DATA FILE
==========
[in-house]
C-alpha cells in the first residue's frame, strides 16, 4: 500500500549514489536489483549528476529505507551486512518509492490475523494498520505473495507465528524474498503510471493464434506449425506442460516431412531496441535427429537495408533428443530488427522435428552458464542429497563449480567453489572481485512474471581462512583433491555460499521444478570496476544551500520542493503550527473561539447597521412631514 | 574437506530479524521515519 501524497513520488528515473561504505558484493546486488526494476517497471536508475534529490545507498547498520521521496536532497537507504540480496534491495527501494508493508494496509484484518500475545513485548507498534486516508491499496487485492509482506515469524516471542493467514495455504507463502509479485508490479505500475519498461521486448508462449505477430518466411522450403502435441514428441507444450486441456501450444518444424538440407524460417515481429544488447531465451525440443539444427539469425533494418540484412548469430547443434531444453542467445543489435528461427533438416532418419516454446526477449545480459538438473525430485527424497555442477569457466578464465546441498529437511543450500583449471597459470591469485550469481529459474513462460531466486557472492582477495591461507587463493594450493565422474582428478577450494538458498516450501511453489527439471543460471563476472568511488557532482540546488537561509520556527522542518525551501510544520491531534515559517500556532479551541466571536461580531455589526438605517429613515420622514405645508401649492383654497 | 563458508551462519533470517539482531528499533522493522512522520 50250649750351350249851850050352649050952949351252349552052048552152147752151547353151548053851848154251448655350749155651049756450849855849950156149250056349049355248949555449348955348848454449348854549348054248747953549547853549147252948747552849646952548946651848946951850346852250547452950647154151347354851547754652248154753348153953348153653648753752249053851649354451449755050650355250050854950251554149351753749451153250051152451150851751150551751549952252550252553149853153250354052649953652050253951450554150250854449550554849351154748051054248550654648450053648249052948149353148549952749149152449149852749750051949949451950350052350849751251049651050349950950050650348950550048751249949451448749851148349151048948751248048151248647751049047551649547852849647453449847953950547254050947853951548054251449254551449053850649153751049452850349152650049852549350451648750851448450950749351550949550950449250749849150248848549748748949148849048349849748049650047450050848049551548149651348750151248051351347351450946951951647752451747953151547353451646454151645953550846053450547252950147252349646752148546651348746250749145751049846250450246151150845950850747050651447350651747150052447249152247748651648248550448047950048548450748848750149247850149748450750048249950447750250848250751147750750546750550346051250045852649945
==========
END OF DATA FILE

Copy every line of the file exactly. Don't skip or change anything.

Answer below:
[in-house]
C-alpha cells in the first residue's frame, strides 16, 4: 500500500549514489536489483549528476529505507551486512518509492490475523494498520505473495507465528524474498503510471493464434506449425506442460516431412531496441535427429537495408533428443530488427522435428552458464542429497563449480567453489572481485512474471581462512583433491555460499521444478570496476544551500520542493503550527473561539447597521412631514 | 574437506530479524521515519 501524497513520488528515473561504505558484493546486488526494476517497471536508475534529490545507498547498520521521496536532497537507504540480496534491495527501494508493508494496509484484518500475545513485548507498534486516508491499496487485492509482506515469524516471542493467514495455504507463502509479485508490479505500475519498461521486448508462449505477430518466411522450403502435441514428441507444450486441456501450444518444424538440407524460417515481429544488447531465451525440443539444427539469425533494418540484412548469430547443434531444453542467445543489435528461427533438416532418419516454446526477449545480459538438473525430485527424497555442477569457466578464465546441498529437511543450500583449471597459470591469485550469481529459474513462460531466486557472492582477495591461507587463493594450493565422474582428478577450494538458498516450501511453489527439471543460471563476472568511488557532482540546488537561509520556527522542518525551501510544520491531534515559517500556532479551541466571536461580531455589526438605517429613515420622514405645508401649492383654497 | 563458508551462519533470517539482531528499533522493522512522520 50250649750351350249851850050352649050952949351252349552052048552152147752151547353151548053851848154251448655350749155651049756450849855849950156149250056349049355248949555449348955348848454449348854549348054248747953549547853549147252948747552849646952548946651848946951850346852250547452950647154151347354851547754652248154753348153953348153653648753752249053851649354451449755050650355250050854950251554149351753749451153250051152451150851751150551751549952252550252553149853153250354052649953652050253951450554150250854449550554849351154748051054248550654648450053648249052948149353148549952749149152449149852749750051949949451950350052350849751251049651050349950950050650348950550048751249949451448749851148349151048948751248048151248647751049047551649547852849647453449847953950547254050947853951548054251449254551449053850649153751049452850349152650049852549350451648750851448450950749351550949550950449250749849150248848549748748949148849048349849748049650047450050848049551548149651348750151248051351347351450946951951647752451747953151547353451646454151645953550846053450547252950147252349646752148546651348746250749145751049846250450246151150845950850747050651447350651747150052447249152247748651648248550448047950048548450748848750149247850149748450750048249950447750250848250751147750750546750550346051250045852649945